In her contribution to World religions in dialogue, enhanced edition: A comparative theological approach (2017), Aimee Upjohn Light offers an overview of Hinduism through the lens of a non-Hindu believer. Upjohn Light (2017) juxtaposes Christianity and Hinduism to urge her reader to consider Hinduism as more than “just a philosophy, set of practices, or specific cannon” but rather “a reasonable, explanatory worldview” that is of the same importance to Hindus as it is to Christian devotees (p. 133; p.134). To support her claim that Hinduism is “a [pervasive] snapshot of the system of life,” the author provides a description of the Hindu practices, the sacred texts, the notion of sacredness, and its historical development (Upjohn Light 2017, p. 134). Identifying numerous misconceptions, such as “multiplicity of [Brahman] manifestations” or “yoga… [being] a much prodder term designating spiritual practice,” is central to Upjohn Light’s argument (Upjohn Light 2017, p. 137; Upjohn Light 2017, p. 138). Her purpose is to convey the value of Hinduism’s distinct yet similar nature compared to Christianity to non-Hindu.
Though Upjohn Light urges the reader to consider Hinduism as a multifaceted worldview rather than a religion, the ideas discussed in the chapter still offer interesting spiritual insights even for non-Hindus. For example, karma yoga dictates that mindfulness about one’s actions without attaching to outcomes is a way to connect and serve with God, specifically, the eternal way with no end or beginning, or the present. This conception is particularly inspiring because it provides a refreshing perspective to the achievement culture pervasive in the contemporary world.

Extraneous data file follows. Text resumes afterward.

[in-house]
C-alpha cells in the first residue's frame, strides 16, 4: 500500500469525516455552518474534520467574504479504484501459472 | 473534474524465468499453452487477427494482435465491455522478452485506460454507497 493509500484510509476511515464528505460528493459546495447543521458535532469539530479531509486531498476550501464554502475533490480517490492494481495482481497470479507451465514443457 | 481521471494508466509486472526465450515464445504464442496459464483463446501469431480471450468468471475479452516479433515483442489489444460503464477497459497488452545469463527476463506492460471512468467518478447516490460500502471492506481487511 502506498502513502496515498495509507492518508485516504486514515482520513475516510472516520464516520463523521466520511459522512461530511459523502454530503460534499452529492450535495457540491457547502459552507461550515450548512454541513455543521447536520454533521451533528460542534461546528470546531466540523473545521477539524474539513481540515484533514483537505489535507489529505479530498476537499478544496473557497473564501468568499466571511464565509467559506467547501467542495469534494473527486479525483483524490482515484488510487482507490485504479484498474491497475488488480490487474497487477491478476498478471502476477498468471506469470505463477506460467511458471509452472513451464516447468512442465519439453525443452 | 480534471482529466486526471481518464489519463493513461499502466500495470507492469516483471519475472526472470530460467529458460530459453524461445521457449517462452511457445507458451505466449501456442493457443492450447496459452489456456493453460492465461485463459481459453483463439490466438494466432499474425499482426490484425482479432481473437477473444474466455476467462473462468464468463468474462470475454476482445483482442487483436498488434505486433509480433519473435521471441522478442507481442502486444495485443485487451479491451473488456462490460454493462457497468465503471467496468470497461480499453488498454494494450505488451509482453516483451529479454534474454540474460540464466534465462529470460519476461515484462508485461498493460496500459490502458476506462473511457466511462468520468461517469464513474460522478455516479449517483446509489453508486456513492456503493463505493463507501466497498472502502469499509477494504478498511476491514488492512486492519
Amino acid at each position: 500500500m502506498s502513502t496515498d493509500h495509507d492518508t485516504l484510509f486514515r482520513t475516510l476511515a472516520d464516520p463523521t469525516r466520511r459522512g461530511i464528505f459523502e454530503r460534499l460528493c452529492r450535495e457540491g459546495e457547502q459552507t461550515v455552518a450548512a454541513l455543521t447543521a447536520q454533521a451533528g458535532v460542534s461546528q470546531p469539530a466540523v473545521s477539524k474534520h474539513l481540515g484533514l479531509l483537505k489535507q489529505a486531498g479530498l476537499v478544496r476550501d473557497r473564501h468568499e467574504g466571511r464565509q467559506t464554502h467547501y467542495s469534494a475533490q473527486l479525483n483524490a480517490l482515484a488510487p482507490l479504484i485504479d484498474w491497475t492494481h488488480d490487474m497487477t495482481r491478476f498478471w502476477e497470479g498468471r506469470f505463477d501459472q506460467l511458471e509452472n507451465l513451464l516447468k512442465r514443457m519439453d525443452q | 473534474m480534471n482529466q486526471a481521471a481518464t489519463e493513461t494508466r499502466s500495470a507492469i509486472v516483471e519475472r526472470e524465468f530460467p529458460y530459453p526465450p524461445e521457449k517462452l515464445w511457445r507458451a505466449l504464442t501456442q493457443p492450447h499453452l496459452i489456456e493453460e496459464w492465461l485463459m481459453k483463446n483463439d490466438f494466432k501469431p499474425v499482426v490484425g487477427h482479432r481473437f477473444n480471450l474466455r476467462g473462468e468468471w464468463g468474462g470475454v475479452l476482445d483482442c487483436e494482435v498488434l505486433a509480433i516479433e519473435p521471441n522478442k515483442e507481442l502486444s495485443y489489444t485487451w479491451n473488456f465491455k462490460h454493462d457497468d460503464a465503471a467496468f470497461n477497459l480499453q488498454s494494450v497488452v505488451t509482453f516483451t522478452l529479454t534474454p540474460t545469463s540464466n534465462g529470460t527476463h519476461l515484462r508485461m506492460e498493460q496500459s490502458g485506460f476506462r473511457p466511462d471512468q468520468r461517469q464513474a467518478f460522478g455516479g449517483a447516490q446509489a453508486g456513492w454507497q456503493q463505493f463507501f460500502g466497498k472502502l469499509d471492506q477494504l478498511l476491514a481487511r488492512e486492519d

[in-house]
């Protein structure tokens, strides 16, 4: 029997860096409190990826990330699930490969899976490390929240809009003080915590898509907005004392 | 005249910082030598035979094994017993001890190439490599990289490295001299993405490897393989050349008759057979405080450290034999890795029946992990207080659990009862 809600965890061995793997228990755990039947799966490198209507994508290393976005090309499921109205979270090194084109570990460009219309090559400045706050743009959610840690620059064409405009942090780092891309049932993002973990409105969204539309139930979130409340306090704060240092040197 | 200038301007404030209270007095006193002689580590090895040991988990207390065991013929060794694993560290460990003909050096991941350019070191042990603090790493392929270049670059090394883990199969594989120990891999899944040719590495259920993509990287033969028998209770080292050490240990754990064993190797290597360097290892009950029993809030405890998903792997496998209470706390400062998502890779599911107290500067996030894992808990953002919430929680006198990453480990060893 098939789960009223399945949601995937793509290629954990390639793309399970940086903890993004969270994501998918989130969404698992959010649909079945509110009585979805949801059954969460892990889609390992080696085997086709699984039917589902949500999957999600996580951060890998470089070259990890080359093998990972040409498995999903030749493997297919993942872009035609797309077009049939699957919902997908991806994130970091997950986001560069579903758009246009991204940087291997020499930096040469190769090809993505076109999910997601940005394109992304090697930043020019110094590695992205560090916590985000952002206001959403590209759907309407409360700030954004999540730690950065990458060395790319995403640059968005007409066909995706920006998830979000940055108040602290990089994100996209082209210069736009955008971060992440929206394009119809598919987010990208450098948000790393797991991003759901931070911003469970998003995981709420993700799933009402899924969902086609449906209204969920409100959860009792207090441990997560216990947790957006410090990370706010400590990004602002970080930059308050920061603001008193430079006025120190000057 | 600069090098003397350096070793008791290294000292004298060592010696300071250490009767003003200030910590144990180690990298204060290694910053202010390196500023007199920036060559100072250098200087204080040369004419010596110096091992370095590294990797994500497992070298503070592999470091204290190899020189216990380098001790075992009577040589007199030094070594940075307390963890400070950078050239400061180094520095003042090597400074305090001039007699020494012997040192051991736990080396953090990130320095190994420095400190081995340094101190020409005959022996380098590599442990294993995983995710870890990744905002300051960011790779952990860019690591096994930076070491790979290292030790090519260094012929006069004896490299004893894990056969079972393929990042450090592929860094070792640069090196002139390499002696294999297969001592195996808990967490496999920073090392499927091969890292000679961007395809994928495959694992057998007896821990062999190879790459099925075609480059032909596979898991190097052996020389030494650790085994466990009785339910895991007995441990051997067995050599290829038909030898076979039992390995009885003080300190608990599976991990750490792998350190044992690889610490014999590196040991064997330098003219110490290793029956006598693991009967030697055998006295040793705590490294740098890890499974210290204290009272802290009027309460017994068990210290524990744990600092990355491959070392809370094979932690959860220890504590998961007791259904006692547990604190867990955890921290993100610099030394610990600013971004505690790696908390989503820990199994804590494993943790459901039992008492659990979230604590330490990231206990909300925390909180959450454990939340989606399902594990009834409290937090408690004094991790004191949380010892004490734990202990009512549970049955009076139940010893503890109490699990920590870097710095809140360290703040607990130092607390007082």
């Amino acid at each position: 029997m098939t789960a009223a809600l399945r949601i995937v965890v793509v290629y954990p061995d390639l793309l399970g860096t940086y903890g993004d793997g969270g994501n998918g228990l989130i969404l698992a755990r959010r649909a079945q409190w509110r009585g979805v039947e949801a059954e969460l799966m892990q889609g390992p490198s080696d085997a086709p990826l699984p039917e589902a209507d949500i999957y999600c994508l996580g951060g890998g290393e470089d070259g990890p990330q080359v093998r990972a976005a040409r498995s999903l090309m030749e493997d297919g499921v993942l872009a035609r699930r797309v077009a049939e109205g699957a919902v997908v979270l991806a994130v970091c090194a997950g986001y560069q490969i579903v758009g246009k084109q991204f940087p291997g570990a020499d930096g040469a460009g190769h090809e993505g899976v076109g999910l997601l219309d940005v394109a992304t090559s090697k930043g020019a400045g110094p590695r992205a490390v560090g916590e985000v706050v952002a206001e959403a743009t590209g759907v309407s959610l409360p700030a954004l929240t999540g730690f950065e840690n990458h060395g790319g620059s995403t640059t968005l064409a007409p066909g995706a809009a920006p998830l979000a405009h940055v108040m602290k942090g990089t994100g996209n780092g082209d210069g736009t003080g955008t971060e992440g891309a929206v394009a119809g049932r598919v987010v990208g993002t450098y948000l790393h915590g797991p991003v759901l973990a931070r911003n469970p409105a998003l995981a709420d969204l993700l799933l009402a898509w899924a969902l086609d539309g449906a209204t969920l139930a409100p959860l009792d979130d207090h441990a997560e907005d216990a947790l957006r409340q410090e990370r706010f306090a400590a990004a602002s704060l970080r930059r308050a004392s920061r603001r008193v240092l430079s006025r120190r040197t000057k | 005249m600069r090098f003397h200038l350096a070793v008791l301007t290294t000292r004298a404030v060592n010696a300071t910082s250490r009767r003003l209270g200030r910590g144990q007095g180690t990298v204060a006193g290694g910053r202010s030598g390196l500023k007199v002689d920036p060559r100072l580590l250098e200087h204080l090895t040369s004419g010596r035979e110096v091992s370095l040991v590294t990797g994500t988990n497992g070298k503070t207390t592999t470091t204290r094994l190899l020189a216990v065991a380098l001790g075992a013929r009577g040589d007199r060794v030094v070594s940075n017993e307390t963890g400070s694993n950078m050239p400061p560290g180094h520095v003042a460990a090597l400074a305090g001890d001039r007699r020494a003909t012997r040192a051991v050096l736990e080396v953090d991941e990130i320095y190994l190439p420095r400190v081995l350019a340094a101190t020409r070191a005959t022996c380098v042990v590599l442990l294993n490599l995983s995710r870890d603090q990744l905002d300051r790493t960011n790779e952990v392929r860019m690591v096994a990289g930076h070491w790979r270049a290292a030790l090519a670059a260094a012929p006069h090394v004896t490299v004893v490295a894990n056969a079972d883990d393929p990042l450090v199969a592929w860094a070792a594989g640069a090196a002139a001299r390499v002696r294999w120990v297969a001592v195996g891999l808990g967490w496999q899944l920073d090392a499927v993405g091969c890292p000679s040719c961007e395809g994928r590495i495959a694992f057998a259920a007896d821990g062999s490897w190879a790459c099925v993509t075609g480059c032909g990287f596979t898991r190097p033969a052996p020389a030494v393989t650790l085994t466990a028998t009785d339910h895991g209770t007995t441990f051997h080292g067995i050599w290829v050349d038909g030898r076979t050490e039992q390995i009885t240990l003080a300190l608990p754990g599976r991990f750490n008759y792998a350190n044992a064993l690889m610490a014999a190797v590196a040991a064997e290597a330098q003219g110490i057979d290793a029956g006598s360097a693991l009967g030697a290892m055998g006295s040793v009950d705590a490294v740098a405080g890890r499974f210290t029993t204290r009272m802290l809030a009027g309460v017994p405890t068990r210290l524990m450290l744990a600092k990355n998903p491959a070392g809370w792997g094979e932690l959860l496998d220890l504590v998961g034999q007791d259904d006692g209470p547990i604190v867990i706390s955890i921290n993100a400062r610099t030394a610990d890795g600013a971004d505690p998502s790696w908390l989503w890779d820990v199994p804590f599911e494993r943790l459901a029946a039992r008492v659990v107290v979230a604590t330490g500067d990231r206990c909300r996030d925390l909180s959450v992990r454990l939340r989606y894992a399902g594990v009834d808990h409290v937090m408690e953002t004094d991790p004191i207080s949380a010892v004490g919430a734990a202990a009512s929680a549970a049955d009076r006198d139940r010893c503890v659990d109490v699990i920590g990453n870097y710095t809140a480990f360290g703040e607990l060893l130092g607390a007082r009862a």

As noted by Upjohn Light (2017), Hinduism can be contradictory. For instance, she mentions gurus “need not come from the Brahmin caste” (p. 141). However, the rigidity of the Hindu caste system, particularly the Laws of Manu, calls for following one’s drahma (duty) and take one’s determined place in society. Individuals outside of the Brahmin caste assuming the role of spiritual leaders and essentially changing their caste appear contradictory to the Hindu religion’s central belief.
Upjohn Light, A. (2017). An outsider’s perspective. In P. Valkenberg (Ed.), World religions in dialogue, enhanced edition: A comparative theological approach (Enhanced ed., pp. 133–146). Anselm Academic.